IFS OCTOBER 2016 For almost four decades Kurt Browning has been entertaining audiences around the world. Few have thrived under the global spotlight as an amateur and professional artist more than the kid from Caroline.

Browning, who turned 50 in June, might be slowing down he is not ready to hang up his skates just yet.

Blessed with a natural talent and a fierce competitiveness, Browning was the complete package with his natural jumping ability, head-spinning footwork,and an artistic flair that put him on different level than any of his rivals.

He spent his first three seasons on the senior circuit skating in the shadow of Brian Orser. Out of the spotlight and far from the media glare, Browning began his rapid ascent up the international ladder. He leapfrogged from a 15th place finish at his first Worlds in 1987 to sixth the following year. That would be the last time Browning did not stand on a World podium.


Adam Rippon made history in the junior ranks by winning the World Junior title twice in a row. Though he has struggled to find success on the senior stages in the ensuing years, Rippon believes that he has shaken off the demons of his past and is now on a path that he hopes will lead him to even greater victories.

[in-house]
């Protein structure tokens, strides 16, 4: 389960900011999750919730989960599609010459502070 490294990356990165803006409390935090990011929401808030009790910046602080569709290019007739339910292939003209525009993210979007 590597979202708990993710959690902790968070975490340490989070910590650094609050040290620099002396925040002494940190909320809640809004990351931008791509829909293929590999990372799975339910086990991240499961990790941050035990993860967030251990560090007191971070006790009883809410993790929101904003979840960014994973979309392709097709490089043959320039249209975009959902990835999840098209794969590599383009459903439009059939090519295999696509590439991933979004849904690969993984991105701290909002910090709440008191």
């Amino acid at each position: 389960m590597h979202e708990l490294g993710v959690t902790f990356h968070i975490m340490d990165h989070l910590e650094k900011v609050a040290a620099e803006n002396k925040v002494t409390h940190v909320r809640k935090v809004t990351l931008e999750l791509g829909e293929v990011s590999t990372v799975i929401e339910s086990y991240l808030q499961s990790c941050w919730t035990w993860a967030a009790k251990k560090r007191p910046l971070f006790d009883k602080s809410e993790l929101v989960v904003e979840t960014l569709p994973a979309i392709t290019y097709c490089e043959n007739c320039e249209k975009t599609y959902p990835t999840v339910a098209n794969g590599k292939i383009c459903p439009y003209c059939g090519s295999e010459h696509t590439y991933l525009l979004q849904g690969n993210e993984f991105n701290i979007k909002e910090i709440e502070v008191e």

Last season was a roller-coaster ride for Russian ice dancers Ekaterina Bobrova and Dmitri Solovyev. After sitting out a year as Solovyev recovered from a knee injury, the duo qualified for the 2015 Grand Prix Final and five weeks later claimed bronze at the European Championships.


Mirai Nagasu learned last season that it is not over until it is really over. Following a silver medal finish at Four Continents in February, her highest result at that event to date, she had closed the door on her 2015-2016 season.

As Yuko Kavaguti was lifted into the air to rotate a jump, something tore in her right foot and she crashed to the floor. At first, she did not realize what had happened, but quickly learned she had ruptured her Achilles tendon.